I stood behind a woman waiting for her to decide which piece of chicken she wanted. She was very indecisive. She picked a piece up with the tongs, held it in mid air for a brief second, and then placed the chicken back onto the server. She then took another piece of chicken and put it on her plate. Alas, it turns out she wanted that first piece of chicken after all, so she placed the piece that was already on her plate back on the server and took back the original piece. All the while, I patiently waited for her to finish so I could grab a piece of f*&king chicken.

Oh, and the roast duck. It's my pet peeve that the chefs at this place are super slow with replenishing the roast duck. I love duck so it drives me nuts.

Friday, March 30, 2018

Happy Birthday

A big happy birthday to everyone's favourite weatherman, Nate Byrne (and his magnificent dimples).

Sharks and dots

Damien Hirst, the British artist famed for his sharks (and other animals) in formaldehyde, has produced a new body of work which he entitled 'the veil series'.

The similarities with aboriginal art from the Utopia region of Central Australia are remarkable.
And so are the US$500,000-1,700,000 price tags.

Saturday, March 17, 2018

What were they thinking?

I was fortunate enough to visit the National Gallery of Australia's exhibition Indigenous Australia when I was in Berlin.

The exhibition was touted as masterworks from the NGA's extensive collection of Aboriginal and Torres Strait Islander art. And for me, it was certainly nice to see so many familiar works on display on the other side of the world.

But I was left wondering what the German audience would have thought of the show.

Oddly, there was not a single gallery label in sight. According to the lady at the front desk, "labels are no longer fashionable".

In my view, the NGA missed an extraordinary opportunity to educate the German audience about the spiritual, historical and political context behind the works.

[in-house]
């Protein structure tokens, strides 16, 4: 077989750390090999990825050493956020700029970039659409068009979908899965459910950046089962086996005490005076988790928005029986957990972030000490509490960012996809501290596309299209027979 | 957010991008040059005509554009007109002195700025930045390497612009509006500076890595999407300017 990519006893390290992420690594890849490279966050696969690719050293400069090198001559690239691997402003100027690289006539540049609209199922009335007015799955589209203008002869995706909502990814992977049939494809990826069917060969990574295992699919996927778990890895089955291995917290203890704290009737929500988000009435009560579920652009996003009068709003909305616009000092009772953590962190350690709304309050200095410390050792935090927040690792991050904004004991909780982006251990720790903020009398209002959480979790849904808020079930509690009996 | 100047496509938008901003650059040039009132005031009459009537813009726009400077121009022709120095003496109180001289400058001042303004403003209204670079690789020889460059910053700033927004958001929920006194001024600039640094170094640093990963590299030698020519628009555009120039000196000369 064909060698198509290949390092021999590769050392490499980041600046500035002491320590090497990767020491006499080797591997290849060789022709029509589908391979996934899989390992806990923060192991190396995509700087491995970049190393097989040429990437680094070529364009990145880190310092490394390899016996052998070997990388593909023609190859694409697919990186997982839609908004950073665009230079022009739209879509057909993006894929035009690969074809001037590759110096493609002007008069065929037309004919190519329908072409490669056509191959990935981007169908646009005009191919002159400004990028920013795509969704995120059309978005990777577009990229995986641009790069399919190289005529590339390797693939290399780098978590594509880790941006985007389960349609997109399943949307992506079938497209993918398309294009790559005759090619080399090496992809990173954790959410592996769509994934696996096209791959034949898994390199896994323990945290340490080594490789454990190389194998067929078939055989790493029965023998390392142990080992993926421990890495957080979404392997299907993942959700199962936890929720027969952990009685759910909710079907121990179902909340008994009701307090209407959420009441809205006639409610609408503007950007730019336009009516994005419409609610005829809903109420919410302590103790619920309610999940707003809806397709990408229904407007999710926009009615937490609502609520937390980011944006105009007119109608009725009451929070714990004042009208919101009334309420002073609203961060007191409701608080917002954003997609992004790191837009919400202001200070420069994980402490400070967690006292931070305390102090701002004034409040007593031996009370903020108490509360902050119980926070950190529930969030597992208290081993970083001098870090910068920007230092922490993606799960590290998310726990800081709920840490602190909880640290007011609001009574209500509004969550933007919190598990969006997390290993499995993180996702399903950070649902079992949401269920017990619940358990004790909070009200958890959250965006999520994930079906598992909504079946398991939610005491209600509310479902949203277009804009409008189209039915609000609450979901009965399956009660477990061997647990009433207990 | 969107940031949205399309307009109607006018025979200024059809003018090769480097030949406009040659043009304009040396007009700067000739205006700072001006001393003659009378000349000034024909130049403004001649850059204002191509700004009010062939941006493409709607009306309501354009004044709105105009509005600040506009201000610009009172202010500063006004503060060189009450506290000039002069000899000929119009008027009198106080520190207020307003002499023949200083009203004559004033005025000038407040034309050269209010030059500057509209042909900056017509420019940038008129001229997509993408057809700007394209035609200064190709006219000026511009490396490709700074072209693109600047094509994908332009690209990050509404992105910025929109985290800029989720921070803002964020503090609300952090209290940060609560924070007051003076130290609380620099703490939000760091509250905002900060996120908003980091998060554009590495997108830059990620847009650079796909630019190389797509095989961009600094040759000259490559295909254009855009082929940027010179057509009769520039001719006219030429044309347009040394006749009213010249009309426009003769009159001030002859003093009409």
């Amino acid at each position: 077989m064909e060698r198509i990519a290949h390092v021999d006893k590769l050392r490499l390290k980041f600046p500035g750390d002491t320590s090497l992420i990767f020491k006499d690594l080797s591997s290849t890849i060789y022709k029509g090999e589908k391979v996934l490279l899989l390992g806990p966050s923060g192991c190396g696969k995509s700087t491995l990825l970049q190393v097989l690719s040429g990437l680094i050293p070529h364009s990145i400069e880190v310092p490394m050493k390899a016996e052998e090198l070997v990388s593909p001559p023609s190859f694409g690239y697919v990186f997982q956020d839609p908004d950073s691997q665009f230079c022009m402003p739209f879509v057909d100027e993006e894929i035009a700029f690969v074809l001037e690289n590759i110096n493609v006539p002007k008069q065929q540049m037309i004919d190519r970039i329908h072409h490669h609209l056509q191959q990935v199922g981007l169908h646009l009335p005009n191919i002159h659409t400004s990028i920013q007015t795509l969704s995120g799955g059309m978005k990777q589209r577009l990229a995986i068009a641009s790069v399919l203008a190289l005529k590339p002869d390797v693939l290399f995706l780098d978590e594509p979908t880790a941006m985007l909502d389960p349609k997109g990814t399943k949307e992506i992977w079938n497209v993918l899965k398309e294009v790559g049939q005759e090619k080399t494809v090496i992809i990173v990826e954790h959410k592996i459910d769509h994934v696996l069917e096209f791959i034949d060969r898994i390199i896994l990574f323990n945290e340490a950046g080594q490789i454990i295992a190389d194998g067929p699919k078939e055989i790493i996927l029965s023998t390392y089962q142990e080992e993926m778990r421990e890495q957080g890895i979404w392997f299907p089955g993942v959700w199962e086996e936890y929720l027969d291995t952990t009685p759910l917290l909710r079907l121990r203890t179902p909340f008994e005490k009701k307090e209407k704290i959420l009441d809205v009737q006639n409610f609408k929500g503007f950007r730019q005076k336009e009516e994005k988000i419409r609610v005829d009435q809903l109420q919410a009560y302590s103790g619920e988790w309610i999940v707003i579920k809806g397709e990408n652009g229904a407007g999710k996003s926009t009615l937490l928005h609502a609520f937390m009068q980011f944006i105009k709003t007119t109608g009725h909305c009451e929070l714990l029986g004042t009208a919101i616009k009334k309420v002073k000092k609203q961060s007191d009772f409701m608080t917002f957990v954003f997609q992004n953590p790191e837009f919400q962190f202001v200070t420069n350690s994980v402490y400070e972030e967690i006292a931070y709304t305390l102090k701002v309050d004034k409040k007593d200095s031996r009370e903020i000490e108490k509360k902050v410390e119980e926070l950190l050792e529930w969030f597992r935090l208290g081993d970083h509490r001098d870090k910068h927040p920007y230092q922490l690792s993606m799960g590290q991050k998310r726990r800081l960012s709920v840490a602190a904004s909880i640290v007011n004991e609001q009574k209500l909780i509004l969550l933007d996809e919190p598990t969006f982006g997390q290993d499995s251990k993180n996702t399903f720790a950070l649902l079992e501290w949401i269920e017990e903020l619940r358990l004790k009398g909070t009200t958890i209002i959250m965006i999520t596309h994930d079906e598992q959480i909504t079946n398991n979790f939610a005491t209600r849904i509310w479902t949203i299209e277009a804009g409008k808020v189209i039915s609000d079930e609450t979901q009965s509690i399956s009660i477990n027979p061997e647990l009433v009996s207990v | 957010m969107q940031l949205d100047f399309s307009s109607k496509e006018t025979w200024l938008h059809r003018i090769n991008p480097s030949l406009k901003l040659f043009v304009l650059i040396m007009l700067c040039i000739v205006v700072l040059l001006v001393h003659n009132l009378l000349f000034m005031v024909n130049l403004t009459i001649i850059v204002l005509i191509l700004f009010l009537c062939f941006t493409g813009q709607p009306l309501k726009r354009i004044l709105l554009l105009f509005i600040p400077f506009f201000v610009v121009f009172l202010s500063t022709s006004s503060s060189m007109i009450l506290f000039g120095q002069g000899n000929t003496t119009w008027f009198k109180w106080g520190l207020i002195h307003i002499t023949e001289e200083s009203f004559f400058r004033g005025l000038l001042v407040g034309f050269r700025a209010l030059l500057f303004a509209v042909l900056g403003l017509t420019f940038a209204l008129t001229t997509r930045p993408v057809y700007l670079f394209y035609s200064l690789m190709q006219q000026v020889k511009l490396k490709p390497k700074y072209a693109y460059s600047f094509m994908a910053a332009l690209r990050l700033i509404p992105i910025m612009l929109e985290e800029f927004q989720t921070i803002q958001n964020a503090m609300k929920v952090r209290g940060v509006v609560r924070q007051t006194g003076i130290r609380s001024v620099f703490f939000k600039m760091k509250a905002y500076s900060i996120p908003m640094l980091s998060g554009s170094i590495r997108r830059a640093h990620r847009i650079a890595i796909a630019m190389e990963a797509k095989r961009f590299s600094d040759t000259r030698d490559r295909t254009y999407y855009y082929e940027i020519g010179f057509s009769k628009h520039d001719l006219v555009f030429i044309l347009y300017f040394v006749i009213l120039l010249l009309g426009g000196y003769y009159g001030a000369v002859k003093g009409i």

Without any context, most audiences will just see a bunch of pretty painted canvases and barks, and a few odd-looking sculptures and video installations.

Design fail?

I was excited to see a Lufthansa plane painted in their new livery as I boarded my flight out of Frankfurt on Tuesday.

I like the clean, new look. It's very chic. Here is a picture I found online.
But it seems I'm in the minority.

Some marketing and design experts have been highly critical of the new design overhaul. Fans of the airline have also lamented the loss of the iconic Lufthansa yellow from the planes.
And it seems that the company is now having to go back and retweak the blue they have chosen, which looks unintentionally black under adverse weather conditions. Luckily they have only painted two of their planes in the new colours so far.


Tuesday, March 13, 2018

Venice and Berlin

I'm getting ready for my return flight back to Melbourne. I've had a terrific time in Europe (though it feels like I've been away for ages).

I thought I'd post some snaps from my trip.

Unsurprisingly, given the all the water, seafood is a speciality in Venice and surrounding.
Of course I had to have pizza...
...and pasta (with seafood) too.